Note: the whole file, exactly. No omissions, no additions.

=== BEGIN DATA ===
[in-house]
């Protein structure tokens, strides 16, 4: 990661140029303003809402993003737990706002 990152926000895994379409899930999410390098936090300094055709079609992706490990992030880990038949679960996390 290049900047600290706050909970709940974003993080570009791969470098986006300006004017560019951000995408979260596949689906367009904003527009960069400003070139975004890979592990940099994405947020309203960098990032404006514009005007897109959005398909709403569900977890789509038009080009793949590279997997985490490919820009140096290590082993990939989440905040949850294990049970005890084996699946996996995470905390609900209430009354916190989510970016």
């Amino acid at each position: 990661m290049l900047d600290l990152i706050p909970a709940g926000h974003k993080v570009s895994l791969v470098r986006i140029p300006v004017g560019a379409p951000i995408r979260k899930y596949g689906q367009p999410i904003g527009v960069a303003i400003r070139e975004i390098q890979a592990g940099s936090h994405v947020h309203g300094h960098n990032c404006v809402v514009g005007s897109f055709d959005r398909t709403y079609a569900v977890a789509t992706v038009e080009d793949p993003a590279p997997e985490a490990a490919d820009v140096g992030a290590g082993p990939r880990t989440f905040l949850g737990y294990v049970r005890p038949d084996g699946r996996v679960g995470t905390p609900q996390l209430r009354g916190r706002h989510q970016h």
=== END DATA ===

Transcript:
[in-house]
């Protein structure tokens, strides 16, 4: 990661140029303003809402993003737990706002 990152926000895994379409899930999410390098936090300094055709079609992706490990992030880990038949679960996390 290049900047600290706050909970709940974003993080570009791969470098986006300006004017560019951000995408979260596949689906367009904003527009960069400003070139975004890979592990940099994405947020309203960098990032404006514009005007897109959005398909709403569900977890789509038009080009793949590279997997985490490919820009140096290590082993990939989440905040949850294990049970005890084996699946996996995470905390609900209430009354916190989510970016």
């Amino acid at each position: 990661m290049l900047d600290l990152i706050p909970a709940g926000h974003k993080v570009s895994l791969v470098r986006i140029p300006v004017g560019a379409p951000i995408r979260k899930y596949g689906q367009p999410i904003g527009v960069a303003i400003r070139e975004i390098q890979a592990g940099s936090h994405v947020h309203g300094h960098n990032c404006v809402v514009g005007s897109f055709d959005r398909t709403y079609a569900v977890a789509t992706v038009e080009d793949p993003a590279p997997e985490a490990a490919d820009v140096g992030a290590g082993p990939r880990t989440f905040l949850g737990y294990v049970r005890p038949d084996g699946r996996v679960g995470t905390p609900q996390l209430r009354g916190r706002h989510q970016h």